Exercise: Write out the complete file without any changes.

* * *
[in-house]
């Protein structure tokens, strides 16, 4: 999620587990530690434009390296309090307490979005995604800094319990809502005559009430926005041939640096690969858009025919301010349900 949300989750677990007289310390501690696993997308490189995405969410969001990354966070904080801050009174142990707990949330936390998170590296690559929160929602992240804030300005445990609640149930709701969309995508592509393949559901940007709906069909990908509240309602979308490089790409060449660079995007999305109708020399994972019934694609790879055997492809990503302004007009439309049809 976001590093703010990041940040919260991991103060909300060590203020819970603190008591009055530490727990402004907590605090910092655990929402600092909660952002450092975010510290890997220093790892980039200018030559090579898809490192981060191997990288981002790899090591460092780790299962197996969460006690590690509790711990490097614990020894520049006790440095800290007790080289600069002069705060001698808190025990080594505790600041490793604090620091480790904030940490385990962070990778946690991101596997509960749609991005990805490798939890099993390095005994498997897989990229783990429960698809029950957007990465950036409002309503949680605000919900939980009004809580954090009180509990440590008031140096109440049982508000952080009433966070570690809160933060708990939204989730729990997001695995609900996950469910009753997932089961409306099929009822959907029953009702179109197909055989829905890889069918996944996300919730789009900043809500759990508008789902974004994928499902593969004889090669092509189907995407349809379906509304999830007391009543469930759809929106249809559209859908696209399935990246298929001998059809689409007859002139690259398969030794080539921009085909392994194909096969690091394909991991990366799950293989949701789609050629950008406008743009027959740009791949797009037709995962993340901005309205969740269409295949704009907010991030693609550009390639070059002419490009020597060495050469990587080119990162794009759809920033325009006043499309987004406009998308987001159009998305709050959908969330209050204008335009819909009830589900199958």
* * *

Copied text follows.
[in-house]
């Protein structure tokens, strides 16, 4: 999620587990530690434009390296309090307490979005995604800094319990809502005559009430926005041939640096690969858009025919301010349900 949300989750677990007289310390501690696993997308490189995405969410969001990354966070904080801050009174142990707990949330936390998170590296690559929160929602992240804030300005445990609640149930709701969309995508592509393949559901940007709906069909990908509240309602979308490089790409060449660079995007999305109708020399994972019934694609790879055997492809990503302004007009439309049809 976001590093703010990041940040919260991991103060909300060590203020819970603190008591009055530490727990402004907590605090910092655990929402600092909660952002450092975010510290890997220093790892980039200018030559090579898809490192981060191997990288981002790899090591460092780790299962197996969460006690590690509790711990490097614990020894520049006790440095800290007790080289600069002069705060001698808190025990080594505790600041490793604090620091480790904030940490385990962070990778946690991101596997509960749609991005990805490798939890099993390095005994498997897989990229783990429960698809029950957007990465950036409002309503949680605000919900939980009004809580954090009180509990440590008031140096109440049982508000952080009433966070570690809160933060708990939204989730729990997001695995609900996950469910009753997932089961409306099929009822959907029953009702179109197909055989829905890889069918996944996300919730789009900043809500759990508008789902974004994928499902593969004889090669092509189907995407349809379906509304999830007391009543469930759809929106249809559209859908696209399935990246298929001998059809689409007859002139690259398969030794080539921009085909392994194909096969690091394909991991990366799950293989949701789609050629950008406008743009027959740009791949797009037709995962993340901005309205969740269409295949704009907010991030693609550009390639070059002419490009020597060495050469990587080119990162794009759809920033325009006043499309987004406009998308987001159009998305709050959908969330209050204008335009819909009830589900199958």